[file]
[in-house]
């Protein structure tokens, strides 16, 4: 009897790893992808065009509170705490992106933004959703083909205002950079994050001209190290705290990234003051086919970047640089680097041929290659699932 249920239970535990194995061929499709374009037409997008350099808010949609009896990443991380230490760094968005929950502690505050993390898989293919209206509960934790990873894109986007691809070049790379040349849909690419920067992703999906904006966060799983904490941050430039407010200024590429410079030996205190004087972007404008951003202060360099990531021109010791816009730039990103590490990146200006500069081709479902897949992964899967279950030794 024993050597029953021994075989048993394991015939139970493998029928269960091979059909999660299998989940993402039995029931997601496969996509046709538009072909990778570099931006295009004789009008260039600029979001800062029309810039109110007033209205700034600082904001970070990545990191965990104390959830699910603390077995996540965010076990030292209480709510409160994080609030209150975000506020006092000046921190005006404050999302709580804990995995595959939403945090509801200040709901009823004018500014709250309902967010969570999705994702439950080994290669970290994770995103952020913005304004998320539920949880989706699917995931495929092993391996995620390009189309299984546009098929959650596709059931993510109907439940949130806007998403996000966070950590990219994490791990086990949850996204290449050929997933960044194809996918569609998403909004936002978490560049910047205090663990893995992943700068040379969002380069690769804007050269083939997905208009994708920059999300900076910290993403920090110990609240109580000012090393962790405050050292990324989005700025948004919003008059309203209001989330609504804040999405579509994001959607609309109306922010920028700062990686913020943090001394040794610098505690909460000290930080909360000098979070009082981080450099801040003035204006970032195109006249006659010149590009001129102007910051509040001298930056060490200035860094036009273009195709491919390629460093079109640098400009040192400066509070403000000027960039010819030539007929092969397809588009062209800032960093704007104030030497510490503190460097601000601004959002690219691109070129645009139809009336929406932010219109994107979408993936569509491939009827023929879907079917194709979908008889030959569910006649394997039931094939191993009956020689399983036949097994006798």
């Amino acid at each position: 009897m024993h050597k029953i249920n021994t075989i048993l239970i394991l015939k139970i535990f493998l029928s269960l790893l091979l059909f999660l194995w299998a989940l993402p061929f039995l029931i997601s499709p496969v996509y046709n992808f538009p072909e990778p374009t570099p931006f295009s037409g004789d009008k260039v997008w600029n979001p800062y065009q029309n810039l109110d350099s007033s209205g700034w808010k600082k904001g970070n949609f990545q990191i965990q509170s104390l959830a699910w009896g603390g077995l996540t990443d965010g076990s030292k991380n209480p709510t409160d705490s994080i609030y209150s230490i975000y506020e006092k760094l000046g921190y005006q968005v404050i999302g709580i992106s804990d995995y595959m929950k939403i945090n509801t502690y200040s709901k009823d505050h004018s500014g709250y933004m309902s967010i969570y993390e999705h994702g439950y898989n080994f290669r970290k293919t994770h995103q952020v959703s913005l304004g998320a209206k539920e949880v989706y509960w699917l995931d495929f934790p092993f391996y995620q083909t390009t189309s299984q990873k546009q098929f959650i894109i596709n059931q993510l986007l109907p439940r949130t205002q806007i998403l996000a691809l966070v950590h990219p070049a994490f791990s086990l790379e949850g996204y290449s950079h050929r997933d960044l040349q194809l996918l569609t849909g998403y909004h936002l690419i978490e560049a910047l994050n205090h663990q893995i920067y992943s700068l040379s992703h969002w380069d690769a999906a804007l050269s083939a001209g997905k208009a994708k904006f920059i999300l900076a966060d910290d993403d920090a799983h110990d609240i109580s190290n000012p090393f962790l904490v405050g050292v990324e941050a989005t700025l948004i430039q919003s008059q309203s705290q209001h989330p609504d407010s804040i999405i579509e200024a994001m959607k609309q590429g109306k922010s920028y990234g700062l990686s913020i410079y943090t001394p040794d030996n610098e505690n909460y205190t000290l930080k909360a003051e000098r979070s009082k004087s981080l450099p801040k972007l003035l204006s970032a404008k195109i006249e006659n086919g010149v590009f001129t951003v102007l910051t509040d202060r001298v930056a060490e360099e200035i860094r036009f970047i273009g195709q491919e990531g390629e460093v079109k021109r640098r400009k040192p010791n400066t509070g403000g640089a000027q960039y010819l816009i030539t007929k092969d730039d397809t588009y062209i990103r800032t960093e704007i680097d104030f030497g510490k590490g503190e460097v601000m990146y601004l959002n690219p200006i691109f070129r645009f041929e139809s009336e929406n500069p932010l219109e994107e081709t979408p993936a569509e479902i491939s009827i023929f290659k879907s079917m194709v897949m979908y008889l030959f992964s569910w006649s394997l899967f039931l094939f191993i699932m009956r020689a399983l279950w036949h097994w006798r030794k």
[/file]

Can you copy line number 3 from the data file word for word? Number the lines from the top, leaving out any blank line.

């Amino acid at each position: 009897m024993h050597k029953i249920n021994t075989i048993l239970i394991l015939k139970i535990f493998l029928s269960l790893l091979l059909f999660l194995w299998a989940l993402p061929f039995l029931i997601s499709p496969v996509y046709n992808f538009p072909e990778p374009t570099p931006f295009s037409g004789d009008k260039v997008w600029n979001p800062y065009q029309n810039l109110d350099s007033s209205g700034w808010k600082k904001g970070n949609f990545q990191i965990q509170s104390l959830a699910w009896g603390g077995l996540t990443d965010g076990s030292k991380n209480p709510t409160d705490s994080i609030y209150s230490i975000y506020e006092k760094l000046g921190y005006q968005v404050i999302g709580i992106s804990d995995y595959m929950k939403i945090n509801t502690y200040s709901k009823d505050h004018s500014g709250y933004m309902s967010i969570y993390e999705h994702g439950y898989n080994f290669r970290k293919t994770h995103q952020v959703s913005l304004g998320a209206k539920e949880v989706y509960w699917l995931d495929f934790p092993f391996y995620q083909t390009t189309s299984q990873k546009q098929f959650i894109i596709n059931q993510l986007l109907p439940r949130t205002q806007i998403l996000a691809l966070v950590h990219p070049a994490f791990s086990l790379e949850g996204y290449s950079h050929r997933d960044l040349q194809l996918l569609t849909g998403y909004h936002l690419i978490e560049a910047l994050n205090h663990q893995i920067y992943s700068l040379s992703h969002w380069d690769a999906a804007l050269s083939a001209g997905k208009a994708k904006f920059i999300l900076a966060d910290d993403d920090a799983h110990d609240i109580s190290n000012p090393f962790l904490v405050g050292v990324e941050a989005t700025l948004i430039q919003s008059q309203s705290q209001h989330p609504d407010s804040i999405i579509e200024a994001m959607k609309q590429g109306k922010s920028y990234g700062l990686s913020i410079y943090t001394p040794d030996n610098e505690n909460y205190t000290l930080k909360a003051e000098r979070s009082k004087s981080l450099p801040k972007l003035l204006s970032a404008k195109i006249e006659n086919g010149v590009f001129t951003v102007l910051t509040d202060r001298v930056a060490e360099e200035i860094r036009f970047i273009g195709q491919e990531g390629e460093v079109k021109r640098r400009k040192p010791n400066t509070g403000g640089a000027q960039y010819l816009i030539t007929k092969d730039d397809t588009y062209i990103r800032t960093e704007i680097d104030f030497g510490k590490g503190e460097v601000m990146y601004l959002n690219p200006i691109f070129r645009f041929e139809s009336e929406n500069p932010l219109e994107e081709t979408p993936a569509e479902i491939s009827i023929f290659k879907s079917m194709v897949m979908y008889l030959f992964s569910w006649s394997l899967f039931l094939f191993i699932m009956r020689a399983l279950w036949h097994w006798r030794k």